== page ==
Caren B. Les, firstname.lastname@example.org
More than 200 years before the camera was invented, Italian Renaissance artist Caravaggio (1571-1610) employed photographic techniques to develop his renowned light and shadow paintings, according to Roberta Lapucci, a teacher and researcher at Studio Art Centers International (SACI) in Florence, Italy.
Shown is an x-ray image of Caravaggio’s painting The Beheading of St. John the Baptist and cross-section analyses taken from the artwork.
Background: Art historian Roberta Lapucci noted that there is a higher than average number of left-handed models in works painted by Caravaggio during an early stage of his career. This observation suggests that he may have been unable to reverse the projected image from left to right with the system he used at the time, she said. The photo represents Caravaggio’s painting of St. Catherine.
There is evidence to suggest that the 16th-century artist and his contemporaries to some extent experimented with optics – including lenses, the concave mirror and the camera obscura – as aids in their creative process, Lapucci said. Caravaggio, for example, is known to have worked in a darkened room and to have illuminated his models through a hole in the ceiling, and he did not use preliminary drawings, she added.
Lapucci’s recent research, which she presented at the Brera Museum in Milan in February 2009 and at the Collegio Ghislieri in Pavia in January 2009, both in Italy, provides evidence that Caravaggio may have projected images onto a canvas and used photosensitive materials to fix their outlines. The process may have helped him to better portray the relationships between the models in a dramatic scene.
By the use of photosensitive materials such as mercury salts, a permanent image could be produced within the darkened studio, which functioned as a camera obscura, Lapucci said. “After the projection of the image, a luminous monochromatic simulacrum could remain visible on the canvas, similar to a black-and-white photograph, for about 40 minutes to two hours – only in darkness; a light exposure could have made it vanish,” she explained. “During this time, within the darkened room, the painter could have fixed, with a luminescent white paint, a monochrome (brown priming and white paint) sketch of the projected figures.”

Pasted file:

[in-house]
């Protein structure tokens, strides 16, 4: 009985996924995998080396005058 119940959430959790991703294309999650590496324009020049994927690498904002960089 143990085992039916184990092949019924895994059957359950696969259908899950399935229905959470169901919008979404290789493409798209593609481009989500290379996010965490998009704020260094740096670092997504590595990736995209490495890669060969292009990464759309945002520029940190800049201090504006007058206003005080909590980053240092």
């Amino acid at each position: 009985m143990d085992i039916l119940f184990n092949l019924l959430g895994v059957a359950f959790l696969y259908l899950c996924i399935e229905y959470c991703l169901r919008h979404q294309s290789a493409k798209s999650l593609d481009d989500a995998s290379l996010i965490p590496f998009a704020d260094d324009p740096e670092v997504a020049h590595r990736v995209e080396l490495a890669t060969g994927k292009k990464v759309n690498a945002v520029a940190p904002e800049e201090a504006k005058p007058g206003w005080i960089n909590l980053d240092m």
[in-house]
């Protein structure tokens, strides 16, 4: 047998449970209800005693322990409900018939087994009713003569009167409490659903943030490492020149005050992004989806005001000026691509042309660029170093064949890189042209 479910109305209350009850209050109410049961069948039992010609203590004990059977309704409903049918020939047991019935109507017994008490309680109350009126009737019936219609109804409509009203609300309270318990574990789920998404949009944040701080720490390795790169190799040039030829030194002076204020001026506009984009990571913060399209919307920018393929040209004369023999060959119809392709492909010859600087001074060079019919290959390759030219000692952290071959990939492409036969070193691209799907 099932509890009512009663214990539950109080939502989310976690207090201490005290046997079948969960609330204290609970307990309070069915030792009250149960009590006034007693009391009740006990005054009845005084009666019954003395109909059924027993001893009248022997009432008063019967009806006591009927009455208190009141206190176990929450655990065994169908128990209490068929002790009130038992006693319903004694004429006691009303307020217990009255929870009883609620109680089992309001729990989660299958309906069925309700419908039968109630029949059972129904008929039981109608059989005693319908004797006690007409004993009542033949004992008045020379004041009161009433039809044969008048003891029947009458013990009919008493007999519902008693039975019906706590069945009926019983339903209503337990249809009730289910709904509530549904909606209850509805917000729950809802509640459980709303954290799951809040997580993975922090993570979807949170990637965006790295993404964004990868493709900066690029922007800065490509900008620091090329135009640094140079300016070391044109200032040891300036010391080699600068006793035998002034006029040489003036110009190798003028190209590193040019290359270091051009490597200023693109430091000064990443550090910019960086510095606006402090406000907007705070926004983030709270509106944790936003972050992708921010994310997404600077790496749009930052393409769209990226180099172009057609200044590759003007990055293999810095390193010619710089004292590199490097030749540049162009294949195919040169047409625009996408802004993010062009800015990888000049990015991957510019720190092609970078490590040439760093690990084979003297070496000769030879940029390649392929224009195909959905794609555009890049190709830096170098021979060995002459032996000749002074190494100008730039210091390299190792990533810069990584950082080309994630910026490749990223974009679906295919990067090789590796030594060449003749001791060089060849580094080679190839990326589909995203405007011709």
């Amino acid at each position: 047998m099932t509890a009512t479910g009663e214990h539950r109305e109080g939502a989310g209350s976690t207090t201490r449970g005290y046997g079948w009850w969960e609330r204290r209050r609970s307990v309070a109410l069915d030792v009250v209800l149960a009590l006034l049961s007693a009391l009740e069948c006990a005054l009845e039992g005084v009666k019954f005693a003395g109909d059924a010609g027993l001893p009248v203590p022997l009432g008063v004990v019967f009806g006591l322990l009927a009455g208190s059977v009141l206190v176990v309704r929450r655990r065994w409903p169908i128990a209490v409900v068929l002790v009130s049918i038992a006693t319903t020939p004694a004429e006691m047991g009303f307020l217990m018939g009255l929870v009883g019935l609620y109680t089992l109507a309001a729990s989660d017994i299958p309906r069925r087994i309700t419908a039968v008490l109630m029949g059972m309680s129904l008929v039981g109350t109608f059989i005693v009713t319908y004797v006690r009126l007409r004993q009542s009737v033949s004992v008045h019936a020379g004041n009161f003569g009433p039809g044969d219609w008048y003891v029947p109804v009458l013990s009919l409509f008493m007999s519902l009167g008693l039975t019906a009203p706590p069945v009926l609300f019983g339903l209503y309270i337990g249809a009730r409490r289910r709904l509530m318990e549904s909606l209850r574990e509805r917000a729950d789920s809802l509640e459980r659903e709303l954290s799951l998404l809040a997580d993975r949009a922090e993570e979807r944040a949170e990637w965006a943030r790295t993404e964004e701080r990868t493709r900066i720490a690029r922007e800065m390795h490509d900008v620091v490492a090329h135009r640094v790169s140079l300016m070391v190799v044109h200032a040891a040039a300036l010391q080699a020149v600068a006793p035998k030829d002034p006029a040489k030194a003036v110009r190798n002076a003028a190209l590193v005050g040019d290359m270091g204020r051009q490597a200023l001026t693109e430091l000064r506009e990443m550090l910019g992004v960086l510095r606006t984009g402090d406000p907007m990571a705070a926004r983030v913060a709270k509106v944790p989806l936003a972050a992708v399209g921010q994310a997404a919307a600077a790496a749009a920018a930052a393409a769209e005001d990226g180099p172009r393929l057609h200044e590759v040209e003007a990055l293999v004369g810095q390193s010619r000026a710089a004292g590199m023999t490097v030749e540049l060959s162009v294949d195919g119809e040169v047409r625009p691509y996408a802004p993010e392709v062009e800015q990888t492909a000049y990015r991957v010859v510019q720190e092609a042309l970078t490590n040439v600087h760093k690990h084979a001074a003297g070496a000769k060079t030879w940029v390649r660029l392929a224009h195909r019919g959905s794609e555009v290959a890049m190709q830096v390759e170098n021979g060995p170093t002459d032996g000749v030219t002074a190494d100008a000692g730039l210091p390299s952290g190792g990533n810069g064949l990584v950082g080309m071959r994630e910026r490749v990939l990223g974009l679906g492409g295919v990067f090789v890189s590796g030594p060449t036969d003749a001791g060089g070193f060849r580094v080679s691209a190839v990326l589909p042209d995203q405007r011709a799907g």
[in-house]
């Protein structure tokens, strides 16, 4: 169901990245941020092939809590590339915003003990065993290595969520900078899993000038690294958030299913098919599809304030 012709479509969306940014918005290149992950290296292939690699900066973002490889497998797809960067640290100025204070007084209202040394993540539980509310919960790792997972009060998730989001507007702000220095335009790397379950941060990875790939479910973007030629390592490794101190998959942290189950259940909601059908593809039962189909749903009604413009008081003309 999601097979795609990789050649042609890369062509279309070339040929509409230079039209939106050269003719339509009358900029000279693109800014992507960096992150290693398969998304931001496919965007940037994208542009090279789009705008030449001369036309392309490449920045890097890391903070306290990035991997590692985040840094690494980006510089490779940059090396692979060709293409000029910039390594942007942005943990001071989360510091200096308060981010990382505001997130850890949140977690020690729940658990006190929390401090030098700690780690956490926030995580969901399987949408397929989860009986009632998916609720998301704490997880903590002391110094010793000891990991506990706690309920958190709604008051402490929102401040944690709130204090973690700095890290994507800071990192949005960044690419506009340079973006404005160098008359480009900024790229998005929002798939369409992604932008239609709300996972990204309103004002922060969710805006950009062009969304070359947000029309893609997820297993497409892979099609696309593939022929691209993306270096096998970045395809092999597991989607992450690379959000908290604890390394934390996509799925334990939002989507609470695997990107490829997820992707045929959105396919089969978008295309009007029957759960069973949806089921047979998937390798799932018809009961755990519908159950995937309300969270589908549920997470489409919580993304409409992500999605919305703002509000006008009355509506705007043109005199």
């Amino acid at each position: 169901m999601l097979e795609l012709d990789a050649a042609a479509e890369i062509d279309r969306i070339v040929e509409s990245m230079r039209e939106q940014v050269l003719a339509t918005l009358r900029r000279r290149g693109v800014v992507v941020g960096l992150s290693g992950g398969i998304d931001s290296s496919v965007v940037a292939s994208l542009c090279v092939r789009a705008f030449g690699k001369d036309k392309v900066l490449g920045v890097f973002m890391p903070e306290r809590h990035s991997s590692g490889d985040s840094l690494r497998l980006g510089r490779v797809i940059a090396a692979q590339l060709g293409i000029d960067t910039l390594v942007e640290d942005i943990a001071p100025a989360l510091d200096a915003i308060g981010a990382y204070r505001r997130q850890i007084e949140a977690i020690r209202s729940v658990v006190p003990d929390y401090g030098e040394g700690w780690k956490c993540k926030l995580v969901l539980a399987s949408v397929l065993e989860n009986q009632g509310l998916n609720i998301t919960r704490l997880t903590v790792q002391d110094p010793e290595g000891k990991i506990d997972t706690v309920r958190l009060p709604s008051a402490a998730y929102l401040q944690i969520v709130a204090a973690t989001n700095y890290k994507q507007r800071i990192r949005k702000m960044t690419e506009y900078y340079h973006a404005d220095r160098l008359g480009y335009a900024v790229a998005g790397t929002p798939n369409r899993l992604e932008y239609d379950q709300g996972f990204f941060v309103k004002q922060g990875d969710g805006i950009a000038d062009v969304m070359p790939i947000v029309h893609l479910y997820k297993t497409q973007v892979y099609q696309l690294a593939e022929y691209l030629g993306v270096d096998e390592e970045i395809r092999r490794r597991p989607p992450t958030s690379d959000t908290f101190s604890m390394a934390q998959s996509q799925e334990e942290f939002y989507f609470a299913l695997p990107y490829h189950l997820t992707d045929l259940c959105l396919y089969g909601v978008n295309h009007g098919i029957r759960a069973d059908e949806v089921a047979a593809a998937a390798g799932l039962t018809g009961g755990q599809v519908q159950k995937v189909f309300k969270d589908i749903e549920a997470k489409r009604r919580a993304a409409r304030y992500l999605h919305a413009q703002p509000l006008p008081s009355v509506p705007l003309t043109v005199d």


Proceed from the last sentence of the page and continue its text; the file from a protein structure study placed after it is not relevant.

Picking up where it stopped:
“To trace the main shapes of the highlights in his composition, Caravaggio used a lead white sketch, which seems to confirm his attempts to block a snapshot composition on the canvas before it vanished, or to assemble more figures together in a sort of patchwork,” Lapucci said, adding, “To fix the poses of his models, he always traced some scoring.”
Lapucci said that there is a “Venetian white” paint that was available in the 17th century that was made of 50 percent lead white and 50 percent barium sulfate. “Its use by the Venetian artists and by Caravaggio could be connected to the camera obscura and should be viewed in this new perspective: as a fluorescent material which allowed the artist to paint in the dark within the camera obscura,” Lapucci said.
Light-sensitive and photoluminescent substances were mentioned in the field of natural science by Giovan Battista Della Porta, a 16th-century Italian scholar, scientist and playwright, according to Lapucci.
These photoluminescent substances could be magnesium, silver, mercury or arsenic, in combination with chlorine, sulfur and iodide. She added that salts of these substances could be vaporized, nebulized or mixed to the priming components (usually based on gypsum, animal glue, oil or pigment). She said that nondestructive tests have been used to try to identify these substances in the artwork but that these tests are limited: X-ray fluorescence, for example, identifies only heavy metals and cannot recognize iodide, arsenic or sulfur.
“X-ray fluorescence did not find magnesium in Caravaggio’s artwork, and only a small amount of silver, but it did detect mercury everywhere,” Lapucci said.
Lapucci said that, consequently, it can be supposed that mercury is located in the priming layer. However, to position mercury with certainty, cross sections (requiring destructive testing) or a new kind of analysis would be needed – a sort of x-ray fluorescence that scans for the presence of the element micron by micron to understand where the mercury is located and, consequently, whether the artist exposed the primed canvas to mercury vapors (such as mercury iodide), or mixed the materials with the priming components, or applied these materials over the priming as jelly emulsions.